It was about 11:25 when I took the above photo of the barn. According to the tracker, the train was in Rosser, having just left Winnipeg. I was a little concerned because I couldn't see how the train could make the 50-odd miles remaining between Winnipeg and Portage la Prairie in 50 minutes to be on time.

While I was waiting, and checking the app, two CP freight trains came by. Again, I'll write about them with the other trains I saw that day.

Finally, the Holiday Train passed at 12:10.

That's the shot I wanted.

I took a little video here with my iPhone:

I hopped in the car and carried on toward Portage la Prairie. The train wasn't going terribly fast so I was able to jump out a kilometre or two later to get this photo.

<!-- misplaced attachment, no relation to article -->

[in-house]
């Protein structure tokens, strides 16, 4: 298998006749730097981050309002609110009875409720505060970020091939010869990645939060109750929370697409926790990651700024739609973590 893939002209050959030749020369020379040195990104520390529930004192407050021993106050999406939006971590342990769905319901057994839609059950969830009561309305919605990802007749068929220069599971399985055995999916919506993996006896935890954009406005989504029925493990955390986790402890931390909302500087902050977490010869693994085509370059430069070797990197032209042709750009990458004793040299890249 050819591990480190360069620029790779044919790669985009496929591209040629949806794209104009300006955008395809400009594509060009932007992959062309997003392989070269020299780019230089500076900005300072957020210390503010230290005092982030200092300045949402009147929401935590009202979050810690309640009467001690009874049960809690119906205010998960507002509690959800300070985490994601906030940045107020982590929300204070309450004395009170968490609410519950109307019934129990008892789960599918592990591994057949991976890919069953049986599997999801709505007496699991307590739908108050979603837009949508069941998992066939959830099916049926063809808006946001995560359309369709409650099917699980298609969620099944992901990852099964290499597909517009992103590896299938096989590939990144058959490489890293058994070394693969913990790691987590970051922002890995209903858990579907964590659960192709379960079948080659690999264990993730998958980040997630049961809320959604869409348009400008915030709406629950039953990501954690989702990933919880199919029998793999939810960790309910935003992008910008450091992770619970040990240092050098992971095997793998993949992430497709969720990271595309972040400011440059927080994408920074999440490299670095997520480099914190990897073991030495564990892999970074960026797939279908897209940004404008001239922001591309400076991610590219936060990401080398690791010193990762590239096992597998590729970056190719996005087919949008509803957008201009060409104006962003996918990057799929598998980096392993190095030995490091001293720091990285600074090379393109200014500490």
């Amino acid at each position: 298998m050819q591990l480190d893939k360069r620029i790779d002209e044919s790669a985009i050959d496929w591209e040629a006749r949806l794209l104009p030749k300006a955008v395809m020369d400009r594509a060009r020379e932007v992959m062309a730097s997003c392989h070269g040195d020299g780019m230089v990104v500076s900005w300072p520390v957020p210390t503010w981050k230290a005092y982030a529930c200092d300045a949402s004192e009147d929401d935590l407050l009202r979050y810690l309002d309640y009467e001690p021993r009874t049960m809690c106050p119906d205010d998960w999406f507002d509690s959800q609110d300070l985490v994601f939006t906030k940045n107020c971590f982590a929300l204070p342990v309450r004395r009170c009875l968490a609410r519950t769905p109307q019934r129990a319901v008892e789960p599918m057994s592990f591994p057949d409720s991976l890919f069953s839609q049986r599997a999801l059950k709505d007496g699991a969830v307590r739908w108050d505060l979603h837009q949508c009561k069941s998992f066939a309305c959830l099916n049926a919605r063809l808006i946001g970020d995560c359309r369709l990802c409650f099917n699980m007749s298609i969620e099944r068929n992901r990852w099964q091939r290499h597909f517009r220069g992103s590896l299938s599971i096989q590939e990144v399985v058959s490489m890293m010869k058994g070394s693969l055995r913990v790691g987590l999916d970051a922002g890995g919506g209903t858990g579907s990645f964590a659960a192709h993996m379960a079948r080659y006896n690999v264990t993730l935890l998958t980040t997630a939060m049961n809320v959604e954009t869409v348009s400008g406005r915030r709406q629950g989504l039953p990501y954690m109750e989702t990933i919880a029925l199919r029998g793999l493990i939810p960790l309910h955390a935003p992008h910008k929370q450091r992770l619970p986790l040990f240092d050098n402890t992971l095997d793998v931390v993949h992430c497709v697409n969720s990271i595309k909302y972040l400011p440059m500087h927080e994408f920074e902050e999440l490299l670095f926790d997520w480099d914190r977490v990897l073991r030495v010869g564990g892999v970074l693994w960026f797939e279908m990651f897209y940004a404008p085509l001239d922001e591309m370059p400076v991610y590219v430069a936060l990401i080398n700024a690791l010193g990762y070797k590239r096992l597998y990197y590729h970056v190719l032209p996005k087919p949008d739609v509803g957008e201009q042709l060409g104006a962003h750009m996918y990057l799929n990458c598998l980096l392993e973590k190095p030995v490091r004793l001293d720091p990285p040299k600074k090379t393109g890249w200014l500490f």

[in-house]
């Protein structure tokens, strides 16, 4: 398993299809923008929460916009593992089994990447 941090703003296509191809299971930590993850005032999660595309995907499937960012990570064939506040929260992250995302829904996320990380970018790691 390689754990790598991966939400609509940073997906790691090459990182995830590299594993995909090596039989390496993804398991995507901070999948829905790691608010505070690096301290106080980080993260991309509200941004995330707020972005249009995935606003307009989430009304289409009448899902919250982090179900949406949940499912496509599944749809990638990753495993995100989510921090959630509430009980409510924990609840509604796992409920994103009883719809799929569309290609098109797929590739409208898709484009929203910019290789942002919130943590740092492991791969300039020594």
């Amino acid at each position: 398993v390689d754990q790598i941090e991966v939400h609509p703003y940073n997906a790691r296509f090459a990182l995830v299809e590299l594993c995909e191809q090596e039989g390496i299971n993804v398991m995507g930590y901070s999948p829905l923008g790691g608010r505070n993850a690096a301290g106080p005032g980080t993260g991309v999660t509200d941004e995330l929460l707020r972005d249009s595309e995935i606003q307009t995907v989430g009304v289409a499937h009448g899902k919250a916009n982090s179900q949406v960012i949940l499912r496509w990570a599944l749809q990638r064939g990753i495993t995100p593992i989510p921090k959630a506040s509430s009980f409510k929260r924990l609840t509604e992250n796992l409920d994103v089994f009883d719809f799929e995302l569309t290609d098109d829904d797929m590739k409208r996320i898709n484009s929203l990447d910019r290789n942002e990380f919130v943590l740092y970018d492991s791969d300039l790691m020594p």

I wanted to get them at Tucker passing the Viterra grain elevator there. I was easily able to beat them there, and one of the two CP freights I had seen was crawling along on the south track.

There was someone already there with a video camera waiting for the train, and somebody else pulled up in a truck to capture the event. I waited for CP 2249 to pass the freight and took a few photos. I liked this one the best:

Here's a bit of a wider view showing the grain elevator as well.

The Holiday Train stopped at the yard entrance to line a switch - I think - and I drove down between the CN and CP lines to capture the train arriving. Here it is with the large crowd waving to the train.